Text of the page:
We all know that Valentine’s Day in the Western world falls on February 14th. But in some countries, Valentine's Day celebrations happen at different times of the year. In Japan, people celebrate White Day, which is celebrated on March 14th. On White Day, the men who received chocolates on February 14th return the favor by giving gifts to their Valentines. In fact, many people in Asia celebrate an additional Valentine’s Day. Chinese Valentine’s Day (七夕, Qixi) occurs on the seventh day of the seventh month of the lunar calendar. While the date varies each year on the Gregorian calendar, it is usually celebrated in August.
The Origin of Chinese Valentine’s Day
七夕(Qixi) celebrates the annual meeting of a cowherd and a goddess. Legend has it that the goddess went down to the earth and fell in love with the cowherd. They started a family and had two beautiful children. They were very happy together however, the goddess’s father was furious when he learned that his daughter was married to an ordinary human being. He ordered his soldiers to take the goddess back to heaven. With the help of his magical cow, the cowherd chased after his wife all the way up to the sky. He was just short of catching her when the goddess’s mother (some say it was the goddess's sister) used her hairpin to draw a line between the goddess and the cowherd. The line became a wide, long river, which stopped the cowherd from reuniting with the goddess. Some believe that this river is the Milky Way we see today in the night sky.
The lovers sat across from each other on either side of the river. They stared at each other from afar and could not stop crying. They did not want to leave each other, but they had no way to cross the river. Their strong love touched the magpies flying overhead and hundreds of thousands of magpies flew to the river to form a bridge so the couple could embrace.
After realizing the couple was determined to be together, the goddess’s parents finally agreed to let them meet once a year – on July 7th. Every July 7th, the cowherd would bring their children with him to the sky to reunite with his wife. The couple are the two brightest stars on each side of the Milky Way.
The love story between the cowherd and the goddess symbolizes a strong and loyal love. On July 7th, it has become a tradition that people will look upon the night sky hoping to see the two shining stars. It often rains on July 7th and people believe that the raindrops are the tears of the goddess. Lovers will celebrate this day with their significant others with hope that their love can be as everlasting and true as the love between the cowherd and the goddess. The goddess is considered a very talented woman, so on July 7th, in addition to celebrating with their Valentines, many women also pray to the goddess to become as talented as she.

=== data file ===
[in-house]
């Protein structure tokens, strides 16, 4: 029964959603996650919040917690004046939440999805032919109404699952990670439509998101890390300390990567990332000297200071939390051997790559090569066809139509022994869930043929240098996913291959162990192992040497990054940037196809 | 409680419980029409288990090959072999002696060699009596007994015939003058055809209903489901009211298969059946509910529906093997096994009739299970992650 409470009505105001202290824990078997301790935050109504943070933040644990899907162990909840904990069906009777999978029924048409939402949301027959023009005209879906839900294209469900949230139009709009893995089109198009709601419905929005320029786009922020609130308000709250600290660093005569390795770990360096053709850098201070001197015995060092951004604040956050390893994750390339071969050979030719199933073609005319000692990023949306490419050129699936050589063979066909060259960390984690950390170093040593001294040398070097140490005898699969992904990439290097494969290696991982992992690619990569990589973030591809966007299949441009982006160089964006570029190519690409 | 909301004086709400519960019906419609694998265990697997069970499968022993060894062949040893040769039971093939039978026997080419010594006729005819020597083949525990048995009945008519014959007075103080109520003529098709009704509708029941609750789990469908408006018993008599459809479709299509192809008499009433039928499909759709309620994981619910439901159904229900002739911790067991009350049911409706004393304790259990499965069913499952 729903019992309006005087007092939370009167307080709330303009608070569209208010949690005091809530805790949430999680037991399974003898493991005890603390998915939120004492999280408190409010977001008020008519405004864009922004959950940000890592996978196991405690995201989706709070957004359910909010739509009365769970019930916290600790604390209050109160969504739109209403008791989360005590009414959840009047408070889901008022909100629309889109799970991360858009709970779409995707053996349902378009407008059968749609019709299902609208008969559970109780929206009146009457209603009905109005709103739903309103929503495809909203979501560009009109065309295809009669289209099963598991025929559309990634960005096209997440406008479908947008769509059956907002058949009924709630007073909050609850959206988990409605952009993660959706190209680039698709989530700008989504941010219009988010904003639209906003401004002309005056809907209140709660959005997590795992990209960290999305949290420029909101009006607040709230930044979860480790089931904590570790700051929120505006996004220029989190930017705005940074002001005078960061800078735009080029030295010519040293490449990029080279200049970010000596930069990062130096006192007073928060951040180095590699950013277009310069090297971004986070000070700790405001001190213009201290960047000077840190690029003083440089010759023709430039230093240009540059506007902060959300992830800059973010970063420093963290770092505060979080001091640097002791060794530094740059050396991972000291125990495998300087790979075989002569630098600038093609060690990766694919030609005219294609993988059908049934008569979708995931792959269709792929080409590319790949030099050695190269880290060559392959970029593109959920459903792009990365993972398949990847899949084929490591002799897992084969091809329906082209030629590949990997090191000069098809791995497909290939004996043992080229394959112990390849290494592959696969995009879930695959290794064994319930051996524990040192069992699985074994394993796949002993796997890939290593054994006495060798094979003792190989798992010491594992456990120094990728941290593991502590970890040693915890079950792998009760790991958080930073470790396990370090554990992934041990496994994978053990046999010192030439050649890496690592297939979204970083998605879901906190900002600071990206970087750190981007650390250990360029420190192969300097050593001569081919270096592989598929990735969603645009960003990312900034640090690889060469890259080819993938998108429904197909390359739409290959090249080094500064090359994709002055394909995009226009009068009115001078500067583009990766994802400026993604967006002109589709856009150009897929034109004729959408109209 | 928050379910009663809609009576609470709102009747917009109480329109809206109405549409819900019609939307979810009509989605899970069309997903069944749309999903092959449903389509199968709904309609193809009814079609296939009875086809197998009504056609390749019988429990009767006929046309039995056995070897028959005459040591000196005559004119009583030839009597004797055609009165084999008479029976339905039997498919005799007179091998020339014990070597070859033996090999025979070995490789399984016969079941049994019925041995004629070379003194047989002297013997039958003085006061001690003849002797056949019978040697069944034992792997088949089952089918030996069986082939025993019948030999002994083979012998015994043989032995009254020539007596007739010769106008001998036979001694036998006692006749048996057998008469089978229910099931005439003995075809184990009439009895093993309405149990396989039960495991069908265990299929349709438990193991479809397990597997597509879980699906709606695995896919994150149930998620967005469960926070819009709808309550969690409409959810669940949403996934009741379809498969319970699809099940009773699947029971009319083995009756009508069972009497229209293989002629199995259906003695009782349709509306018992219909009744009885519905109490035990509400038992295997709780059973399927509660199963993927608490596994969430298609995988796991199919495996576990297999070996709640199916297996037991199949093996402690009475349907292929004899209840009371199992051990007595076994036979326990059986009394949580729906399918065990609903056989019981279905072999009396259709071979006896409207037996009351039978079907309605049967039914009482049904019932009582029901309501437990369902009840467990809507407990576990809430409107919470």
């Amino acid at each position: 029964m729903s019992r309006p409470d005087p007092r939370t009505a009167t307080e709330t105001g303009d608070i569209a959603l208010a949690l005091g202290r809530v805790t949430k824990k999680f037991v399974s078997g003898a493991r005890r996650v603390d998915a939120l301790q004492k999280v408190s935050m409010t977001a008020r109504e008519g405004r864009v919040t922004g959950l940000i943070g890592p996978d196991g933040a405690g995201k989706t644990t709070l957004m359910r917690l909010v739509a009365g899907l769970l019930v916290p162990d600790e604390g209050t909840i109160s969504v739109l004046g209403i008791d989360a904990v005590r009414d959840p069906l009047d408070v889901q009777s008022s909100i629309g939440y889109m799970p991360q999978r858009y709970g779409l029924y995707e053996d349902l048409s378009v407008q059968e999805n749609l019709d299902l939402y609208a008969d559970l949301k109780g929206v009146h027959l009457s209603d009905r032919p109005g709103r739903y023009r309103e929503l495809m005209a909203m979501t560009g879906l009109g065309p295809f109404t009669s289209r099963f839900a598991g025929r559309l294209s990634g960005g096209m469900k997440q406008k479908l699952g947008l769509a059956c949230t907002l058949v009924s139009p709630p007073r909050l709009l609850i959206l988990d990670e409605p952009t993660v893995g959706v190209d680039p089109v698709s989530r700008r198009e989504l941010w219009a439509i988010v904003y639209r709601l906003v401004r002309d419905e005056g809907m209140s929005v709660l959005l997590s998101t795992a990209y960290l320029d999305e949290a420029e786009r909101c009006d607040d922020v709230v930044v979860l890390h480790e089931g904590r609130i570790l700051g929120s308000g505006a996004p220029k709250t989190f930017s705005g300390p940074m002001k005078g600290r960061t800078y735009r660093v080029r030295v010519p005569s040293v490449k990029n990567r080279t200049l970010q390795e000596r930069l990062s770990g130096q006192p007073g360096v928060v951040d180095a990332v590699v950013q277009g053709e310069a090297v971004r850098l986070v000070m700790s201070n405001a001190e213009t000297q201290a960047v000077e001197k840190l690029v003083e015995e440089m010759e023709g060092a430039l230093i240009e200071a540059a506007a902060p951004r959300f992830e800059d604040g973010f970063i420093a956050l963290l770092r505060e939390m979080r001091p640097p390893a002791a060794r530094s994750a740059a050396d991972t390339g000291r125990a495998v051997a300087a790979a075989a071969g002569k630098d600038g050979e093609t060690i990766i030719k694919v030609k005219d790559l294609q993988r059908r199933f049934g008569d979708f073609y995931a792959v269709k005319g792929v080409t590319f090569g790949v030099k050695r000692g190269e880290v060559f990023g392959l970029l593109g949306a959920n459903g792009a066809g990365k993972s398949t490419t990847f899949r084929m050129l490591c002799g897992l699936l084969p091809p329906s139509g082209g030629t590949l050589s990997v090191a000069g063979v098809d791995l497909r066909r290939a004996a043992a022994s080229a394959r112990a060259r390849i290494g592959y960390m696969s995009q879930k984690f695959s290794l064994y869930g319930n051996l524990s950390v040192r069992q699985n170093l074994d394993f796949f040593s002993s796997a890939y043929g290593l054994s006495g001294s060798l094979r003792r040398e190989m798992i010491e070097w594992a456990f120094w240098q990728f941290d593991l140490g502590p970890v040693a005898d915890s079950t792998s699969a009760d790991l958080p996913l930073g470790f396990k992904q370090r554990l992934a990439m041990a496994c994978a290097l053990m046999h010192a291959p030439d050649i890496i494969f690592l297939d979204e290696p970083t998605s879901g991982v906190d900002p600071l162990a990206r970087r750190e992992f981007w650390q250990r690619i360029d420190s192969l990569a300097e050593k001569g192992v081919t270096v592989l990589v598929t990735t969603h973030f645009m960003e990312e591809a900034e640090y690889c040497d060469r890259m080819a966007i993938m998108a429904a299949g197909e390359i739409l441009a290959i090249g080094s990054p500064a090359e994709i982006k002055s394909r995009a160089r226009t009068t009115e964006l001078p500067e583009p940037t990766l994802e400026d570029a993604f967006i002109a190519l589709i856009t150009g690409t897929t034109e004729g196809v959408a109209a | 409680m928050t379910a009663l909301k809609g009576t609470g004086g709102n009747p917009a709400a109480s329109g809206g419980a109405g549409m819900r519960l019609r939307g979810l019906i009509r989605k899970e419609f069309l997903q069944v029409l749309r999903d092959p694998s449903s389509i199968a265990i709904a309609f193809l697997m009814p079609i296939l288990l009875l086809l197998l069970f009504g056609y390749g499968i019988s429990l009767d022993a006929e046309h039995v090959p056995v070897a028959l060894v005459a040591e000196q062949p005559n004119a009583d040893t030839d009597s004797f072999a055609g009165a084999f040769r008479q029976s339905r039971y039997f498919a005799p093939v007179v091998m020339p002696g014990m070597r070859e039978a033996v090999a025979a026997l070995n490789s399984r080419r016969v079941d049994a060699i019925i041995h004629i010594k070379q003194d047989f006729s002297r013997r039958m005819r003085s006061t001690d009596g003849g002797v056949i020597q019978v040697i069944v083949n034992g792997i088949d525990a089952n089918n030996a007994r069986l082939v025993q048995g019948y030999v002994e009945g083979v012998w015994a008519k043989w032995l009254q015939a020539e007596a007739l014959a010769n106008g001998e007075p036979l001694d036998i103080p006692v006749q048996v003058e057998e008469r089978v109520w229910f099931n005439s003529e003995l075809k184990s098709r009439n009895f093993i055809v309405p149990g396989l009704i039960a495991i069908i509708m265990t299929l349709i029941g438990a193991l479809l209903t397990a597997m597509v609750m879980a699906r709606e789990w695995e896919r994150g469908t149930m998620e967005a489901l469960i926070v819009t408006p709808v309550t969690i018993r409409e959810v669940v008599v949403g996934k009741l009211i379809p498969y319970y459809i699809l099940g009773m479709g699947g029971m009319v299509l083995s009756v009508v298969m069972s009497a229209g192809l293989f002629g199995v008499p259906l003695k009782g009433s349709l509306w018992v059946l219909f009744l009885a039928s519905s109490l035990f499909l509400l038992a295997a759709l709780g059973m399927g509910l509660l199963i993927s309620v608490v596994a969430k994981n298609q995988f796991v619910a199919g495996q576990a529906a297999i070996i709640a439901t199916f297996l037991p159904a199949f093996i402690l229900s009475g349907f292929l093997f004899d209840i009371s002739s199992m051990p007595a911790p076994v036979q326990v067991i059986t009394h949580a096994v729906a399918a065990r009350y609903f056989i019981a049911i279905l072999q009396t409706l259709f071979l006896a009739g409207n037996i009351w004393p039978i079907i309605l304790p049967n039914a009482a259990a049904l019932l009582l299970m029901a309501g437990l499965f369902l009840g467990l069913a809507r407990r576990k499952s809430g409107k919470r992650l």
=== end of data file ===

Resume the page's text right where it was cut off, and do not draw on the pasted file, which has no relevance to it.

This year, Chinese Valentine’s Day on the Gregorian calendar falls on August 28th. Instead of warmth on a cold February day, we wish you and your Valentine a romantic and sunny summer day. Happy 七夕(Qixi) from GPI!
Cultural Resources from GPI
You may gain further insight into country specific cultural facts and related topics by reviewing some previous blogs written by GPI:
Please feel free to contact GPI at email@example.com with any questions about our translation services. Also let us know if you have any interesting blog topics you would like us to cover in future blogs.
About the Author
Wendy is a native Chinese speaker from Taipei, Taiwan. She has extensive experience in localization, translation and project management. As a project manager and business consultant, she has led projects in quality management, DTP automation and website localization, helping companies optimize and create success in their localization processes. Wendy has worked for private sector and public sector clients, starting her localization career at the World Bank in Washington, DC. She holds a MA in Translation and Localization Management from Middlebury Institute of International Studies. Wendy has translated a number of published children's books from English into Traditional Chinese and enjoys teaching Chinese to pre-kindergartners!More Content by Wendy Chang